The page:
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6 tips for selecting the right art storage facility

brush and paints

These days, there are more art fairs, galleries, dealers, and new collectors than ever before. Add to that the sheer size of many of today’s contemporary works of art, and you’ll see why the demand for art storage facilities has skyrocketed in the past few years. With more facilities cropping up across the country and around the world, how do you select the right one to keep your fine art safe and secure? Here are a few tips to consider:


Make sure the facility specializes in fine art.

While many storage facilities will be happy to store your paintings, sculpture, and other valuable collectibles, not all of them are designed specifically for fine art storage and handling. To ensure that your artwork will come out in the same condition it went in, make sure the storage facility is dedicated to fine art, maintains specific environmental controls and conditions, and has a strong security system, emergency plan in place, and a staff that’s trained to care for and handle art. You may also want to check out the elevator capacity and loading docks to make sure the facility can handle your specific pieces.


See if your insurance company vetted the facility.

One of the best ways to make sure your art storage facility is high quality is to ask your insurance broker if your carrier approves of or has vetted the facility. Or, if you’re not sure what facility is best, ask your insurance company for referrals or recommendations.

Select a facility with security features and climate controls.

Consider an art storage facility that has fire resistive construction, central station fire and burglar alarms with signal continuity, and is monitored by security cameras 24/7. You’ll also want a facility that has centrally monitored humidity and temperature controls and back-up generators in case the power goes out for any reason. If your collection requires specific environmental controls, ask whether the facility can modify settings in a private storage room.


Ensure that the staff is trained and reliable.

You’ll want to make sure the storage facility has a staff of professional art handlers who know how to handle a variety of media and will treat your collection with care. You may want to make sure the facility has run a background check on each staff member and has a tracking system in place to see when staff members have access to different areas within the facility.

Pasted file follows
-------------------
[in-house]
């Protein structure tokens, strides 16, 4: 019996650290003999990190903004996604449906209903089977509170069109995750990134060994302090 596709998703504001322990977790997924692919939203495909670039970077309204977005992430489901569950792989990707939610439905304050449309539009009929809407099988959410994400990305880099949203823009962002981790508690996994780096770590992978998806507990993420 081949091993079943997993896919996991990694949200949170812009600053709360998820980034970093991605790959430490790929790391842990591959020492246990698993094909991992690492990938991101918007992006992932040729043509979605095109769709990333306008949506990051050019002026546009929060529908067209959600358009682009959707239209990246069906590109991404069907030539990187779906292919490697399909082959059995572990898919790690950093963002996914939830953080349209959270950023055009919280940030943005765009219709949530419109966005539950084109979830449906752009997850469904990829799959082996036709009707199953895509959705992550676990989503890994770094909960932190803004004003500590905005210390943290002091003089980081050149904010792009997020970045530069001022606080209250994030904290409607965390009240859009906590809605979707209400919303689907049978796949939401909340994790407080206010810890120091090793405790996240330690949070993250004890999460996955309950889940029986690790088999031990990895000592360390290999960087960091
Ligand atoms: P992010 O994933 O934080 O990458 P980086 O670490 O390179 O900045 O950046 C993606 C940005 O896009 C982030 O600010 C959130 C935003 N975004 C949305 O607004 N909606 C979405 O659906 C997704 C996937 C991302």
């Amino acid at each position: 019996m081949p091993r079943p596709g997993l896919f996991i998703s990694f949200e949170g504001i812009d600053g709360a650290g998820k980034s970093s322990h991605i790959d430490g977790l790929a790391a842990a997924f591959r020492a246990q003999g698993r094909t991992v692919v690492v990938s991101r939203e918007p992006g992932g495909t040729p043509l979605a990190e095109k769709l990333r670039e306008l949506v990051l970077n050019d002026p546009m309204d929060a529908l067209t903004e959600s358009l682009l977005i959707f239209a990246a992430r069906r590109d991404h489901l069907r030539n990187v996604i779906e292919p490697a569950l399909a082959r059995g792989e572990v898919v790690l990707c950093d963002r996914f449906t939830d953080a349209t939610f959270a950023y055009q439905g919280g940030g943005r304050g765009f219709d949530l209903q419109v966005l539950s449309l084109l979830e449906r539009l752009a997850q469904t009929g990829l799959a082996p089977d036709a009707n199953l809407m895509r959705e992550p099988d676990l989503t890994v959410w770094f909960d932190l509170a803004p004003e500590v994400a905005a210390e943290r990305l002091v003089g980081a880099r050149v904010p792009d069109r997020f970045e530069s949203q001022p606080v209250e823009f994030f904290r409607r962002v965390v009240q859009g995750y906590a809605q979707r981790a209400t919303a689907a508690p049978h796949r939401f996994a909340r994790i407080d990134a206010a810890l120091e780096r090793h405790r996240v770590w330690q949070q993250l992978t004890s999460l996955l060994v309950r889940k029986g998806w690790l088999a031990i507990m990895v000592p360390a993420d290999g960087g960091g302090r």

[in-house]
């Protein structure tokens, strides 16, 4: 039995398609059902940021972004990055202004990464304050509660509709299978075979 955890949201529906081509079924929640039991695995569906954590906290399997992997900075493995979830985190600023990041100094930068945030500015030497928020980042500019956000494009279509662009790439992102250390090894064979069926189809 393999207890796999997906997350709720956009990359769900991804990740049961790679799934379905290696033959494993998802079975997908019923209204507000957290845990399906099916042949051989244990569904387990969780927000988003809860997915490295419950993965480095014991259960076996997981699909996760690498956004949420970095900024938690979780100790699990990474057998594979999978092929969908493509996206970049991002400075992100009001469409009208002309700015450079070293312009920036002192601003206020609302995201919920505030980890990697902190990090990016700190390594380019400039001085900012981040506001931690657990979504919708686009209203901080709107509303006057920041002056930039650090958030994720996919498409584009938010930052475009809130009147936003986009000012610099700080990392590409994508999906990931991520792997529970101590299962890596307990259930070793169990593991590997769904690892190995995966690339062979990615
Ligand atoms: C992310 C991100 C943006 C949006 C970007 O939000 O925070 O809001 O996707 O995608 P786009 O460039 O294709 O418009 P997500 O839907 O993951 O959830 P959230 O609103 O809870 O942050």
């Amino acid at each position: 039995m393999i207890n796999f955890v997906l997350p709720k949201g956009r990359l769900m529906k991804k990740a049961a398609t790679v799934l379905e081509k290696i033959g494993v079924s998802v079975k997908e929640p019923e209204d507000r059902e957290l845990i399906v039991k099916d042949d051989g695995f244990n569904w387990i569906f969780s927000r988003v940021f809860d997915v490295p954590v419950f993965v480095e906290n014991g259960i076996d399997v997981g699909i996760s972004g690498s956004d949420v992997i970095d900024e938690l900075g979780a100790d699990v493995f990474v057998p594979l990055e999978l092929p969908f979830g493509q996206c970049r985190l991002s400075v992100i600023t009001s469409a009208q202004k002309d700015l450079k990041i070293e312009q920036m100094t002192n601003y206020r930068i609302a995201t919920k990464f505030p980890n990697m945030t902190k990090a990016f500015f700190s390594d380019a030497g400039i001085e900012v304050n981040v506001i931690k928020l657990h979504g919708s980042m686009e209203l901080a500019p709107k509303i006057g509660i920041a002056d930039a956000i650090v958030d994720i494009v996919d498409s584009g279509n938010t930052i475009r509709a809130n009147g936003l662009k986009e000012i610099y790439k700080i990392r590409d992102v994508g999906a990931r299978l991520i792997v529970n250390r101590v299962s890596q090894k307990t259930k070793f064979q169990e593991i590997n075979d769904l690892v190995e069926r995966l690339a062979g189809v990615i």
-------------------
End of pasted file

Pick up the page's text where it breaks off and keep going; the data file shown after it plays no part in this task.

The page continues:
Consider where the facility is located.

Is the building located in an area where it could be exposed to a catastrophic event, such as an earthquake, wildfire, or tornado? Is it in a coastal location where flooding or storms surges could present issues? If so, do they have proper protections in place to keep your artwork safe, or do they have an evacuation plan in place to move your artwork to a safe location? Even if the facility is not located in a danger zone, make sure artwork is never stored below grade or directly on the ground or floor.


Weigh the pros and cons if the facility is a freeport.

Freeports (duty-free warehouses) are growing in popularity, due to their tax advantages, confidentiality, and ability to store large pieces, but collectors should also consider risks posed by these locations. Many freeports are located adjacent to airports or seaports, which could potentially increase the risk of terrorism, vibration due to low-flying aircraft, and floods or water damage due to the close proximity of a water mass. They also typically hold a large amount of very valuable art in one place, so collectors should consider aggregation exposure, and while confidentiality is a perceived benefit, freeport owners don’t have to disclose what other goods are being kept at the facility in addition to art. If that makes you a little uncomfortable, consider using a different fine art storage facility.

You may also want to consider storing your artwork at more than one facility, to reduce the risk of your overall exposure.

If you need recommendations for safe and secure art storage, contact your insurance agent or broker.

This document is advisory in nature and is offered as a resource to be used together with your professional insurance advisors in maintaining a loss prevention program. It is an overview only and is not intended as a substitute for consultation with your insurance broker, or for legal, engineering or other professional advice.

Chubb is the marketing name used to refer to subsidiaries of Chubb Limited providing insurance and related services. For a list of these subsidiaries, please visit our website at Insurance provided by ACE American Insurance Company and its U.S. based Chubb underwriting company affiliates. All products may not be available in all states. This communication contains product summaries only. Coverage is subject to the language of the policies as actually issued. Surplus lines insurance sold only through licensed surplus lines producers. Chubb, 202 Hall's Mill Road, Whitehouse Station, NJ 08889-1600.

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